The isolated communities of the Lower North Shore are now connected to the rest of the world, thanks to high speed internet and wireless telephony.
Telus’ 4G LTE network deployment work has been completed, the telecommunications company said on Friday. Thus, the fifteen municipalities and indigenous communities of the Lower North Shore, bringing together 5,500 people and scattered over 400 km of territory not connected by road, now have access to high-speed internet and mobile telephony, for the first time. times in their history.
“This announcement marks the beginning of a new connected era, based on hope, renewal and economic prosperity in our beautiful region,” enthuses Randy Jones, prefect of the MRC du Golfe-du-Saint-Laurent.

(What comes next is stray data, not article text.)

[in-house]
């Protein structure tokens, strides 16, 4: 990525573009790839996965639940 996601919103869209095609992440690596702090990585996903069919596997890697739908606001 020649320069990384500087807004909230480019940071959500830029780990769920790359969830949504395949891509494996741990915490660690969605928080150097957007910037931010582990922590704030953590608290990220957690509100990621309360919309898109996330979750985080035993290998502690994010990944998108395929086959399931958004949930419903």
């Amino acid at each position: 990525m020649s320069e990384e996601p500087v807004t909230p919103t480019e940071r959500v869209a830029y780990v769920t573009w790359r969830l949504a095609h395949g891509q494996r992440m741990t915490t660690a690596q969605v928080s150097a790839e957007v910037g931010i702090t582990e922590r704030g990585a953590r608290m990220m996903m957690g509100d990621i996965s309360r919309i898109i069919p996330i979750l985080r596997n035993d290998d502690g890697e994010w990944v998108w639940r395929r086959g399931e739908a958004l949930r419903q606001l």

Connecting these isolated communities required a combination of fiber optic technology, a vast microwave ecosystem, as well as 4G LTE technology. The materials had to be transported by boat and helicopter to the tower erection sites. A joint contribution of $ 23M was invested in the project by Telus and the provincial and federal governments.
The telecommunications company also donated 40 digital tablets to the Doctor Camille-Marcoux Foundation, which aims to develop the Lower North Shore in the educational and social health fields.
Constance Monger, territory coordinator for the CISSS de la Côte-Nord and administrator at the Doctor Camille-Marcoux Foundation, is delighted with the better access to health care thus offered to the population. “Patients of the Lower North Shore often have to travel by plane to see a doctor. The donation of tablets from Telus and the deployment of high speed internet will help develop telehealth services in our communities, limiting unnecessary expenses and risks associated with travel. ”